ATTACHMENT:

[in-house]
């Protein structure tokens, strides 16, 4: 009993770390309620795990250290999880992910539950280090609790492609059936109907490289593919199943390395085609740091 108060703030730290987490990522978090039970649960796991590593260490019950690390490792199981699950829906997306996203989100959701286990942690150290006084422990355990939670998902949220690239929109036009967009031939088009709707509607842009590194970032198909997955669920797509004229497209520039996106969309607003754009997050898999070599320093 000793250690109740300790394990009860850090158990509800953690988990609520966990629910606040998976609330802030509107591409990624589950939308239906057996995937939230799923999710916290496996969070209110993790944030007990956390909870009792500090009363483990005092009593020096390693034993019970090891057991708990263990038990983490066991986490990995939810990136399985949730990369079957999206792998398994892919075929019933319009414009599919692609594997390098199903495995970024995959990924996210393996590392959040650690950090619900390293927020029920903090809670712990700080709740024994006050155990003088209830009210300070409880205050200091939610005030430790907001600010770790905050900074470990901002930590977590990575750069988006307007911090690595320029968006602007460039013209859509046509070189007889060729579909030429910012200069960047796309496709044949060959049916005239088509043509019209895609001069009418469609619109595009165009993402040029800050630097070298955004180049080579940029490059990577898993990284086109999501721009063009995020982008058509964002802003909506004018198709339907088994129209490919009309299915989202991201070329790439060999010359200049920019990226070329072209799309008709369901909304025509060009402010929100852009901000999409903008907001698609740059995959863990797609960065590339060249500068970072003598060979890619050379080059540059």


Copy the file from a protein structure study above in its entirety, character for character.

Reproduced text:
[in-house]
């Protein structure tokens, strides 16, 4: 009993770390309620795990250290999880992910539950280090609790492609059936109907490289593919199943390395085609740091 108060703030730290987490990522978090039970649960796991590593260490019950690390490792199981699950829906997306996203989100959701286990942690150290006084422990355990939670998902949220690239929109036009967009031939088009709707509607842009590194970032198909997955669920797509004229497209520039996106969309607003754009997050898999070599320093 000793250690109740300790394990009860850090158990509800953690988990609520966990629910606040998976609330802030509107591409990624589950939308239906057996995937939230799923999710916290496996969070209110993790944030007990956390909870009792500090009363483990005092009593020096390693034993019970090891057991708990263990038990983490066991986490990995939810990136399985949730990369079957999206792998398994892919075929019933319009414009599919692609594997390098199903495995970024995959990924996210393996590392959040650690950090619900390293927020029920903090809670712990700080709740024994006050155990003088209830009210300070409880205050200091939610005030430790907001600010770790905050900074470990901002930590977590990575750069988006307007911090690595320029968006602007460039013209859509046509070189007889060729579909030429910012200069960047796309496709044949060959049916005239088509043509019209895609001069009418469609619109595009165009993402040029800050630097070298955004180049080579940029490059990577898993990284086109999501721009063009995020982008058509964002802003909506004018198709339907088994129209490919009309299915989202991201070329790439060999010359200049920019990226070329072209799309008709369901909304025509060009402010929100852009901000999409903008907001698609740059995959863990797609960065590339060249500068970072003598060979890619050379080059540059």